Psychological considerations may not be overlooked in management of acne vulgaris. In adult stress acne, as in many skin diseases, stress has been incriminated as a causative factor, which may greatly affect course of treatment, determined principally based on acne types and severity. There is no doubt that anxiety and depression, secondary to the development and persistence of acne , are commonly experienced and may render the patient a social outcast. These factors and their impact on quality of life of the patients must be taken seriously in treatment of acne.
Unemployment can result from severe acne. The appearance of the skin can also be a limiting factor in employment. Anxiety is also common especially worrying about scarring. Depression is also a feature, fueled by concern about appearance. Social life is often affected. Most of adult females had tried to conceal their acne lesions with make-up, but this was largely unsuccessful.
A study by Rubinow et al evaluated the psychiatric morbidity and mood characteristics of seventy-two patients with cystic acne before and after treatment with one of three dosage schedules of isotretinoin. No excess psychiatric morbidity was observed but substantial evidence of psychological distress was noted before treatment. After acne treatment significant reduction in anxiety were observed, with greatest mitigation of anxiety and depression in those patients with the greatest dermatological improvement with isotretinoin.
Kenyon found no evidence for adult acne being initiated de novo by psychological factors. However, he did find in the predisposed individual that exacerbation of acne can occur as a result of emotional stress. If acne is made worse by psychological burden, an effect of the treatment of inflammation is the most likely profitable route of investigation. Indeed calming the inflamed skin is one of the successful approaches to treatment of acne. Does body lesions such as back acne would follow the same pattern of development? Even though there are less studies on pathology of acne lesions in areas other than the face, epidermis structures and sebaceous glands share the same characteristic as of facial lesions. However, population of sebaceous glands in the skin of the back, chest and arms is much less compare to that of the face.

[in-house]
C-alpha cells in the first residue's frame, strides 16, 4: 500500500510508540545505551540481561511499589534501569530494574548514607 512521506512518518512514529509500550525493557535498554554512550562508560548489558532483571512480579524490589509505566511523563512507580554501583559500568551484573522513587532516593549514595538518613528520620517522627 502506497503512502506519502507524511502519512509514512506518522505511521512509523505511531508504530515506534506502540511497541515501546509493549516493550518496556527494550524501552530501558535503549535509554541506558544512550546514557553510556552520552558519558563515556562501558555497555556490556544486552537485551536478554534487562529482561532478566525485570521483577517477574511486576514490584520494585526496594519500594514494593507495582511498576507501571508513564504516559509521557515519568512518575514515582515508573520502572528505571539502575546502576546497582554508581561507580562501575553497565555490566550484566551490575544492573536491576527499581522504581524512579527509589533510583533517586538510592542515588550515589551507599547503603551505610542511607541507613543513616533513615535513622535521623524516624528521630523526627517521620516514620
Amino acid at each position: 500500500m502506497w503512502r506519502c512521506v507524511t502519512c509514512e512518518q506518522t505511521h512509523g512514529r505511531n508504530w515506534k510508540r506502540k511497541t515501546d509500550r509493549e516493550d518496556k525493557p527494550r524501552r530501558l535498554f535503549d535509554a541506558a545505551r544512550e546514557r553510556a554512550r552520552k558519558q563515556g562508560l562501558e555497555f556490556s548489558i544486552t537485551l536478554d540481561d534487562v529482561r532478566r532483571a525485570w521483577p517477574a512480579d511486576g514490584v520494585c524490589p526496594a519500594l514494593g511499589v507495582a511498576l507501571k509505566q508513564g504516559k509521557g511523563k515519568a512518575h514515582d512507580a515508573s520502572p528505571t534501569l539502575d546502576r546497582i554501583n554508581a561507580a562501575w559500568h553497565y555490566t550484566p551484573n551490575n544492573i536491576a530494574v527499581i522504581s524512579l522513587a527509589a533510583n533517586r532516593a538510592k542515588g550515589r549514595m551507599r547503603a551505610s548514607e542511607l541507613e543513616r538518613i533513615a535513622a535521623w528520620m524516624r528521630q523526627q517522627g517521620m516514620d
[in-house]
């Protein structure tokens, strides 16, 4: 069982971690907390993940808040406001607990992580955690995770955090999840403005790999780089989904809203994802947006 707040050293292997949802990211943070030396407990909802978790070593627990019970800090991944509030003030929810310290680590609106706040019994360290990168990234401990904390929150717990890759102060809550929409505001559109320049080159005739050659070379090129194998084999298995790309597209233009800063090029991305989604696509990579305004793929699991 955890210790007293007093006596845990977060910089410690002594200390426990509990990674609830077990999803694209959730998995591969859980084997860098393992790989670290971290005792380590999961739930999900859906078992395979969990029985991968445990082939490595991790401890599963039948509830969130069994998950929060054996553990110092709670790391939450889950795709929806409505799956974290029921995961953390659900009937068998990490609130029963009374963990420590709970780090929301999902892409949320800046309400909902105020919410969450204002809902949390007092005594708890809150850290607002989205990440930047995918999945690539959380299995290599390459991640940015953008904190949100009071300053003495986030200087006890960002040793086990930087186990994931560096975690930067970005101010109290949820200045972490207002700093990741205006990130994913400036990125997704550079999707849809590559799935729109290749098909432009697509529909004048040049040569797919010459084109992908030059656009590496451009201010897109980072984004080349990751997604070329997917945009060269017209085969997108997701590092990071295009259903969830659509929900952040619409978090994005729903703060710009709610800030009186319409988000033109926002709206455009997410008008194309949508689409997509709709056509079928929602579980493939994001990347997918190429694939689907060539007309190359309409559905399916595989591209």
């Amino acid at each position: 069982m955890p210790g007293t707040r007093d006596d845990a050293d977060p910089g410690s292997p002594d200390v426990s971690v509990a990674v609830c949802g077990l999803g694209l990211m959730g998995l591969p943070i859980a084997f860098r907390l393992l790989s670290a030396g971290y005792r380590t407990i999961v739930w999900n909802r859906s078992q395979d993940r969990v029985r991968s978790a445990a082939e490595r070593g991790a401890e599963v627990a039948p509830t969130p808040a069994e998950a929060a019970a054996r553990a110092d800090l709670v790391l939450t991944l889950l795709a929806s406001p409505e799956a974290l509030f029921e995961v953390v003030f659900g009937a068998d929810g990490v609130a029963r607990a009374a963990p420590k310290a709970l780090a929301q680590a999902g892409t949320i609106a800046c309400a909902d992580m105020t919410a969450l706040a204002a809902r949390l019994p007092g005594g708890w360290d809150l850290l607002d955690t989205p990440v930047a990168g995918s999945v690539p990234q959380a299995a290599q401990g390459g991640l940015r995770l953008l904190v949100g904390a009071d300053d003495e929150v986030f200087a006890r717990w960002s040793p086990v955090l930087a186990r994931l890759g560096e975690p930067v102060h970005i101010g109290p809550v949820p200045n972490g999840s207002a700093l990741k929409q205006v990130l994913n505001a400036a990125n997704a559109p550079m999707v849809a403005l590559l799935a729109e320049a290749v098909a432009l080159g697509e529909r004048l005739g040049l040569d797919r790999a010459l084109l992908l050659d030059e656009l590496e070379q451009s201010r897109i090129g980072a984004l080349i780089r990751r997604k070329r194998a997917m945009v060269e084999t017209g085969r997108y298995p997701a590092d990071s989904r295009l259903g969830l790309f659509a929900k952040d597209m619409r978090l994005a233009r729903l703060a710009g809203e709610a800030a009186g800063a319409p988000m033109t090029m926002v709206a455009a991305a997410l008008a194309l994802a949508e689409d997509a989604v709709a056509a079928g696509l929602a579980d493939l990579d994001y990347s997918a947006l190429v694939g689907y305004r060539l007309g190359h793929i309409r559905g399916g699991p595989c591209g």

Another study by Toyoda M, Morohashi M. suggests that cutaneous neurogenic factors may stimulate lipogenesis of the sebaceous glands which may be followed by proliferation of Propionibacerium acnes, and may yield a potent influence on the sebaceous glands by provocation of inflammatory reactions via mast cells, a cascade which eventually terminates in stress acne. This study uses cutaneous neurogenic factors changes as a means to examine involvement of psychological factors in acne vulgaris and concludes that these factors including subtance P should contribute to onset and/or exacerbation of acne inflammatory mediators.
Severe acne is associated with increased risk of suicide attempt. Swedish cohort study addresses this issue in Nov 12, 2010 in BMJ, which emphasizes role of counseling in physician’s management of stress acne.
Stratum corneum lipid composite and sebum changes as a result of stress is another aspect of this vicious circle which warrants early intervention. Depletion of skin’s ceramides level and pyrollidone carboxylic acid has been suggested as how sebum under psychological burden alters and gives rise to stress acne.